Home / Racing / Silver Crown’s Debut At Selinsgrove Steeped In History

Silver Crown’s Debut At Selinsgrove Steeped In History

PHOTOS: USAC Silver Crown
The USAC Silver Crown Series, shown here at Eldora Speedway, is gearing up for its debut at Selinsgrove Speedway. (Dallas Breeze photo)

SELINSGROVE, Pa – When Selinsgrove Speedway hosts the USAC Silver Crown Series on Aug. 9 for the first time in series history, it will be honoring the track’s first winner, Bill Holland.

Holland won the inaugural race at the track on July 20, 1946, and that in itself was historic.

But Holland’s entire historic career is also meant to be feted with the race that itself, by virtue of carrying a USAC sanction, will also be making history as the Bill Holland Classic 74th Anniversary Race.

The USAC event will be the second time that Selinsgrove Speedway will be hosting a USAC race. The first event, a sprint car event, was back on July 17, 1971 and it was Linglestown driver Mitch Smith that topped the USAC field while competing on a temporary permit as granted by USAC officials to a select few local drivers that wished to join in the fun.

On that night, Smith drove a Gary Wasson-owned sprinter to what was billed as a “super blitz of USAC.”  Not only did local boy Smith win, he led a one-two-three finish by locally permitted drivers against the USAC invaders.

Sixth starter Smith took second from USAC kingpin Larry Dickson on lap 14 and then drove around USAC regular Lee Kunzman on a lap-15 restart for second. It took until lap 29 for Smith to go low on leader Osborne to get the lead and run to the 40-lap victory over Osborne and Bobbie Adamson.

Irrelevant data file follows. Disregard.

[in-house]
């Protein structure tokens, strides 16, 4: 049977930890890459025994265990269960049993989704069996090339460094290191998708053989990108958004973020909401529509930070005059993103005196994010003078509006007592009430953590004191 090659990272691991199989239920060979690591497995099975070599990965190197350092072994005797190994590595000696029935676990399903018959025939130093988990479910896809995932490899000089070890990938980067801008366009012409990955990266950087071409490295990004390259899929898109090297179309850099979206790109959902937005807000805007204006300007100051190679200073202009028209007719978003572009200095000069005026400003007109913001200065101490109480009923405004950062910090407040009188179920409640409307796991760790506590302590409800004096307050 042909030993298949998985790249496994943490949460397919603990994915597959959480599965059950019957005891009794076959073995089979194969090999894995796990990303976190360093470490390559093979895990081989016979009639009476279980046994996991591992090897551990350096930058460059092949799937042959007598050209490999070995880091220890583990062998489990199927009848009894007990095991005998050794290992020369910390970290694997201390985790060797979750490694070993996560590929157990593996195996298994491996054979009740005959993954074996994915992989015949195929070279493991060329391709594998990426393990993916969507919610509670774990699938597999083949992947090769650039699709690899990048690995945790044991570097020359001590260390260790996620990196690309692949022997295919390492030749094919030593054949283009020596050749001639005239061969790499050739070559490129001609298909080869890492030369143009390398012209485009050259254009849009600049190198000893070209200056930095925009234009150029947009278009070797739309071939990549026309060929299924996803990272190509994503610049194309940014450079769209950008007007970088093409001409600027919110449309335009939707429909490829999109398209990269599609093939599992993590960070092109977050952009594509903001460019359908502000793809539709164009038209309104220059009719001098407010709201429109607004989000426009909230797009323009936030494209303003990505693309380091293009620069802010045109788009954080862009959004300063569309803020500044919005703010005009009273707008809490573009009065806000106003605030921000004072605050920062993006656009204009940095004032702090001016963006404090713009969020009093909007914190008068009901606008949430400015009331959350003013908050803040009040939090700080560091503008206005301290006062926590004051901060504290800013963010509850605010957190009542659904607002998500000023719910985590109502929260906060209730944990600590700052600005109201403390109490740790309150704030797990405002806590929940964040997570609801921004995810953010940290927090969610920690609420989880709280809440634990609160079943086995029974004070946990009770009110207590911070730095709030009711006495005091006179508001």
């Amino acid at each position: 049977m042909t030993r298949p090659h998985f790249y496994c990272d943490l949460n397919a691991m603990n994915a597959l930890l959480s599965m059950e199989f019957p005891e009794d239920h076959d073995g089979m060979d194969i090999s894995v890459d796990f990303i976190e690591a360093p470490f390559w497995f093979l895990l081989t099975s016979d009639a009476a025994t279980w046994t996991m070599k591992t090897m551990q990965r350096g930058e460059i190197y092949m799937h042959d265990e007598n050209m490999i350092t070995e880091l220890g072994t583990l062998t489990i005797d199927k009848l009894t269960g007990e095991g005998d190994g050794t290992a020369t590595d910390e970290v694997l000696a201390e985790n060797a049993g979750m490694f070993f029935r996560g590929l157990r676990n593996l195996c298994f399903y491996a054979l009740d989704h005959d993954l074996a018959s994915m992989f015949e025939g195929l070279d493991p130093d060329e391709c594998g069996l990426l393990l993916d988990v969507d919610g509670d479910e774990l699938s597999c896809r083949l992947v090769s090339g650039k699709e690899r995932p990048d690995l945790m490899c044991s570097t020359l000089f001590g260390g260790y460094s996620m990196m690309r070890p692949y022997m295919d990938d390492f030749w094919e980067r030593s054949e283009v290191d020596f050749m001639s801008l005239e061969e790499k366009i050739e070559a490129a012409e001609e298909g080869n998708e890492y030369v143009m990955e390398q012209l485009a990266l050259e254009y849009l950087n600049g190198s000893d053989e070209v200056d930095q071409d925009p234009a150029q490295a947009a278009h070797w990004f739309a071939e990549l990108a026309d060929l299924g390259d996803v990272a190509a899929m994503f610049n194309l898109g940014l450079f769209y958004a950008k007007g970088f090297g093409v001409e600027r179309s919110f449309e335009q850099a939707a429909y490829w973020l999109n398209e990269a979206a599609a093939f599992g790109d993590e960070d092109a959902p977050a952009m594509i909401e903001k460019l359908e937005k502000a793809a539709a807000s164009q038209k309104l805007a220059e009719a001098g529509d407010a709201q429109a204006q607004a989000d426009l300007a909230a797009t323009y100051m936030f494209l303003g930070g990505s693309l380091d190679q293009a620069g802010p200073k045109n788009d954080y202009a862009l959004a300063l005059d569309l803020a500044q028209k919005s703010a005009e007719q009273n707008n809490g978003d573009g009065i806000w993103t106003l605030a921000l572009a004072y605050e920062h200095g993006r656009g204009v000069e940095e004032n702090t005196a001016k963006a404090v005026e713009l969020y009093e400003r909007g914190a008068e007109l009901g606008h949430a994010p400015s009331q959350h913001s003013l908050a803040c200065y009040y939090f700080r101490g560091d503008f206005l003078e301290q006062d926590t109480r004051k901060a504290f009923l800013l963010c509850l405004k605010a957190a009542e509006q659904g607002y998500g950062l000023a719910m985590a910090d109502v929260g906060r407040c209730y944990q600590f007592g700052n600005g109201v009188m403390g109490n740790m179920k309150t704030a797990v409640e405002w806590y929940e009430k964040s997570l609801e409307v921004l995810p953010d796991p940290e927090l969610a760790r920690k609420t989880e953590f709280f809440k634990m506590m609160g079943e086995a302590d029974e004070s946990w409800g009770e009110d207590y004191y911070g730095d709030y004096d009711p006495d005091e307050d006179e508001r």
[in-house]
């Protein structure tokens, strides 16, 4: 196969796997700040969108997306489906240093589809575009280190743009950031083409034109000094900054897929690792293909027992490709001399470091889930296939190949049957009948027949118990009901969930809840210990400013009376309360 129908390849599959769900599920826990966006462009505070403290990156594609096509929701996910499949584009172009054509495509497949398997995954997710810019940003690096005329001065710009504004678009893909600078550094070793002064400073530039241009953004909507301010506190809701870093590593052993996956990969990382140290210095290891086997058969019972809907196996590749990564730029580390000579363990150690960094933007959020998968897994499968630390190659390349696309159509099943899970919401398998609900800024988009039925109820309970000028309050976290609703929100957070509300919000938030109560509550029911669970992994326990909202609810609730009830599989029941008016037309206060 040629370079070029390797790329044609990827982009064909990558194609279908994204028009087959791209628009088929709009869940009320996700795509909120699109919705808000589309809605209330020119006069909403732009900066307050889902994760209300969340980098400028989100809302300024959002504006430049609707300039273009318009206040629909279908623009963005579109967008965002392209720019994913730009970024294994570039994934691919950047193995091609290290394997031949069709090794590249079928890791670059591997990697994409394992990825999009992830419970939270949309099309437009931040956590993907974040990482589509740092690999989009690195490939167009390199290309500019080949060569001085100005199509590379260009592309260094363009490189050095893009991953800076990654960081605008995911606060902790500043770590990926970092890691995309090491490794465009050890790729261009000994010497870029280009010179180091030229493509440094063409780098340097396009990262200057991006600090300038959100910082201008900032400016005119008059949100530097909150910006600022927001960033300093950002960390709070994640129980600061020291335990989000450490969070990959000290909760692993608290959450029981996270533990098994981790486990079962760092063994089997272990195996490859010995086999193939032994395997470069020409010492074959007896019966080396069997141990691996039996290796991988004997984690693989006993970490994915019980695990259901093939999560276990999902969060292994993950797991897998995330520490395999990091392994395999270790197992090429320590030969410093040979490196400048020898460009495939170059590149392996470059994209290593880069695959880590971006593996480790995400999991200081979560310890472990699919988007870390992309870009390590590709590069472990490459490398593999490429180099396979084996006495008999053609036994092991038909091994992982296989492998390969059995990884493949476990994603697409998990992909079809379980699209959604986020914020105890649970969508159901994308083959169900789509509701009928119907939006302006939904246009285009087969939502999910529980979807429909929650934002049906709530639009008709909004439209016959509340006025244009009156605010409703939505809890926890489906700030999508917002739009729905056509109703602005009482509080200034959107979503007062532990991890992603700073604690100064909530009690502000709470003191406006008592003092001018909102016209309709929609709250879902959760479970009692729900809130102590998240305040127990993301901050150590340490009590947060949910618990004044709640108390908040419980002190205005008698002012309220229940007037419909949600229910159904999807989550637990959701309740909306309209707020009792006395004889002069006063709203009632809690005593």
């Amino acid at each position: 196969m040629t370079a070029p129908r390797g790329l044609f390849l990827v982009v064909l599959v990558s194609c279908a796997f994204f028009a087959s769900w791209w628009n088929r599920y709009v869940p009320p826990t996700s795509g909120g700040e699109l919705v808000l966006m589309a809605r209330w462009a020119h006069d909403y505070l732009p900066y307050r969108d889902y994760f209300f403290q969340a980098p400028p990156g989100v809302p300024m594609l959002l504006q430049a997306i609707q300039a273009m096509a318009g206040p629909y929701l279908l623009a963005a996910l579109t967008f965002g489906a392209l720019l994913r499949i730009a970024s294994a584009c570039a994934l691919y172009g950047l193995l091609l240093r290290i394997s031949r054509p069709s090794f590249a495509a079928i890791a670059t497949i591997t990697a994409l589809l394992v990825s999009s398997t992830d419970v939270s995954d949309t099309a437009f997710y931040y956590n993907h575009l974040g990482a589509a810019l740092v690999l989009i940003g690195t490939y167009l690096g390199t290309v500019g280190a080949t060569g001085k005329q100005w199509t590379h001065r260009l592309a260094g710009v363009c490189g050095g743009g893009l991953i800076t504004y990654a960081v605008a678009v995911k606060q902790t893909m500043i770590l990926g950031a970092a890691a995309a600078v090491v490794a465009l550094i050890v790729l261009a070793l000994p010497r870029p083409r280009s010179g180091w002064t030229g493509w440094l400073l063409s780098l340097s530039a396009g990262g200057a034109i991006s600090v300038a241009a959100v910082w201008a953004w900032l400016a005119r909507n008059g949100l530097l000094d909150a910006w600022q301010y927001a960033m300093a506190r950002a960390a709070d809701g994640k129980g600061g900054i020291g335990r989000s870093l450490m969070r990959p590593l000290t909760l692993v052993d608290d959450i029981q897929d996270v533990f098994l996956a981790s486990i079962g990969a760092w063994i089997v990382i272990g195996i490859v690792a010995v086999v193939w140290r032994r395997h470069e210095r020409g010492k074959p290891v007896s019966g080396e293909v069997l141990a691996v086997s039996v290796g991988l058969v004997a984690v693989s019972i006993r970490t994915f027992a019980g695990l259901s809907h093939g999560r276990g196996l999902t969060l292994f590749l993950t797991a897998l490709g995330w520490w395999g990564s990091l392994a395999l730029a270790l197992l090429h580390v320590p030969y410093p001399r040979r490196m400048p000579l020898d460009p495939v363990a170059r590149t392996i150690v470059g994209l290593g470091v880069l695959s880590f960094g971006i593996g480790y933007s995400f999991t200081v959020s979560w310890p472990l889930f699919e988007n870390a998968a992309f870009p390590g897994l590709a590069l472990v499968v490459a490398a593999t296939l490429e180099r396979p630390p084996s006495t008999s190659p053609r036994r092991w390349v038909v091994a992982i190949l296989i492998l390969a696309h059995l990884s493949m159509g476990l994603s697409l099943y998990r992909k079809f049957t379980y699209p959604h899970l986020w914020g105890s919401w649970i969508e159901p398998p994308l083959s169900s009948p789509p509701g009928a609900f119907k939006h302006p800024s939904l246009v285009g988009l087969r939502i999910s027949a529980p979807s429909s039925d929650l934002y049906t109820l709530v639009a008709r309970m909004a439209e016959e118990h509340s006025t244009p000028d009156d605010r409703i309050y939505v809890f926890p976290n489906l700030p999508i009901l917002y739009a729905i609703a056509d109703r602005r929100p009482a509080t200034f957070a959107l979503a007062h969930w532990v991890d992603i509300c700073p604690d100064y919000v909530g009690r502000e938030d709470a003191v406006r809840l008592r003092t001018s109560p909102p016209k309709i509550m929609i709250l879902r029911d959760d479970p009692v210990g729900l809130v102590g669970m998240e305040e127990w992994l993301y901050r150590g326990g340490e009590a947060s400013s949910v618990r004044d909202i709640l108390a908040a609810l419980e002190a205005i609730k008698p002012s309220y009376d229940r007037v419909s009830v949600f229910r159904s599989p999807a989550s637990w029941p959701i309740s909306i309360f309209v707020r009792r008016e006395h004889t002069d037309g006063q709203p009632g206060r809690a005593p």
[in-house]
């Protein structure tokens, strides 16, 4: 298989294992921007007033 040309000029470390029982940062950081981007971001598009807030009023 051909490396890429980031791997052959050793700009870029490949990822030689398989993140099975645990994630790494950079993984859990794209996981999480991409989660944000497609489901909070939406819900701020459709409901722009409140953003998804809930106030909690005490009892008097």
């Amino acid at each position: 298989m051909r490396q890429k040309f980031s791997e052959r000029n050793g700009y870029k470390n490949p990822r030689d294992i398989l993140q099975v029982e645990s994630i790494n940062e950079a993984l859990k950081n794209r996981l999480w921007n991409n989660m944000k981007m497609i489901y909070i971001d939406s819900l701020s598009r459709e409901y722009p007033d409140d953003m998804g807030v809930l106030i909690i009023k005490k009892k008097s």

Local turned USAC star Toby Tobias was fourth, with Kunzman finishing fifth.

That race in 1971 took place just three days shy of the 25th anniversary of the first race held at the new Selinsgrove Speedway on the afternoon of July 20, 1946, won by Holland.

Holland began his illustrious racing career in his mid 20s in 1932 and before he retired in 1959, he had accumulated 53 sprint car wins across the East and Midwest while competing with AAA as well as in unsanctioned events.

In 1946 alone, Holland notched 16 sprint victories.

Holland was the 1941 AAA East champion and took second in the national AAA title fight in 1947.  His USAC Big Car days spanned from 1936 to 1954 during which time he put up more than 150 podium finishes.

The 1949 Indianapolis 500 found Holland throttling to victory to go along with second-place Indy finishes in 1947, ’48 and in ’50.

Holland was the son of a turn-of-the-century major league baseball player who inherited his father’s athletic abilities that found him proficient in roller and ice skating, leading to a tryout for the 1932 Olympic Winter Games.

Late in his racing career as well as afterward, Holland owned and operated a number of roller skating rinks from Connecticut to Arizona before succumbing to Alzheimer’s Disease in 1984.

Holland was posthumously inducted into the National Sprint Car Hall of Fame in 2005.

The 74-lap, $8,000 to win, USAC Silver Crown Series Bill Holland Classic 74th Anniversary Race at Selinsgrove Speedway gets underway at 7 p.m., Aug. 9.

The USAC East Wingless 360 Sprint Series is also on the racing card.

Adult general admission is set at $25 with youth ages 12–17 admitted for $15. Kids ages 11 and under are admitted for free.

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